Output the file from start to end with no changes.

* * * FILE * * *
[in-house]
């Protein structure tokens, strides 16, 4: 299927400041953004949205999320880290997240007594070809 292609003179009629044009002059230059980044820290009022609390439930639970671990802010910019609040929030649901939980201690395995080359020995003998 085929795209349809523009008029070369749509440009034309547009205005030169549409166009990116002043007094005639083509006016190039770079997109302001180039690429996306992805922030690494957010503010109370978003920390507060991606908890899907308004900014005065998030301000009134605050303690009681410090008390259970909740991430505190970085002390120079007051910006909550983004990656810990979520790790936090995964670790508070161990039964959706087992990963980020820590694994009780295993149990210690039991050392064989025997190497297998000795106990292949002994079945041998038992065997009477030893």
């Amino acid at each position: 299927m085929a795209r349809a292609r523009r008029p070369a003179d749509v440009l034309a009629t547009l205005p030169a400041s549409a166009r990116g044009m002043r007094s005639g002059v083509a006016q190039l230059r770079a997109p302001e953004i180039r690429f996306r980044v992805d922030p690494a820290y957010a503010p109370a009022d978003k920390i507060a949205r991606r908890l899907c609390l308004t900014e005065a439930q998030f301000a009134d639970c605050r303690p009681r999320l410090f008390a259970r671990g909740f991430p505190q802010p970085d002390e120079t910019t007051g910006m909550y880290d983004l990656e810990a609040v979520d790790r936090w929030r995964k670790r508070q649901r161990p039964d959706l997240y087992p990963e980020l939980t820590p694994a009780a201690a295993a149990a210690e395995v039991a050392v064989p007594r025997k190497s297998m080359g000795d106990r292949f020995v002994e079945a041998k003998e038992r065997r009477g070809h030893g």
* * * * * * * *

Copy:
[in-house]
């Protein structure tokens, strides 16, 4: 299927400041953004949205999320880290997240007594070809 292609003179009629044009002059230059980044820290009022609390439930639970671990802010910019609040929030649901939980201690395995080359020995003998 085929795209349809523009008029070369749509440009034309547009205005030169549409166009990116002043007094005639083509006016190039770079997109302001180039690429996306992805922030690494957010503010109370978003920390507060991606908890899907308004900014005065998030301000009134605050303690009681410090008390259970909740991430505190970085002390120079007051910006909550983004990656810990979520790790936090995964670790508070161990039964959706087992990963980020820590694994009780295993149990210690039991050392064989025997190497297998000795106990292949002994079945041998038992065997009477030893």
């Amino acid at each position: 299927m085929a795209r349809a292609r523009r008029p070369a003179d749509v440009l034309a009629t547009l205005p030169a400041s549409a166009r990116g044009m002043r007094s005639g002059v083509a006016q190039l230059r770079a997109p302001e953004i180039r690429f996306r980044v992805d922030p690494a820290y957010a503010p109370a009022d978003k920390i507060a949205r991606r908890l899907c609390l308004t900014e005065a439930q998030f301000a009134d639970c605050r303690p009681r999320l410090f008390a259970r671990g909740f991430p505190q802010p970085d002390e120079t910019t007051g910006m909550y880290d983004l990656e810990a609040v979520d790790r936090w929030r995964k670790r508070q649901r161990p039964d959706l997240y087992p990963e980020l939980t820590p694994a009780a201690a295993a149990a210690e395995v039991a050392v064989p007594r025997k190497s297998m080359g000795d106990r292949f020995v002994e079945a041998k003998e038992r065997r009477g070809h030893g």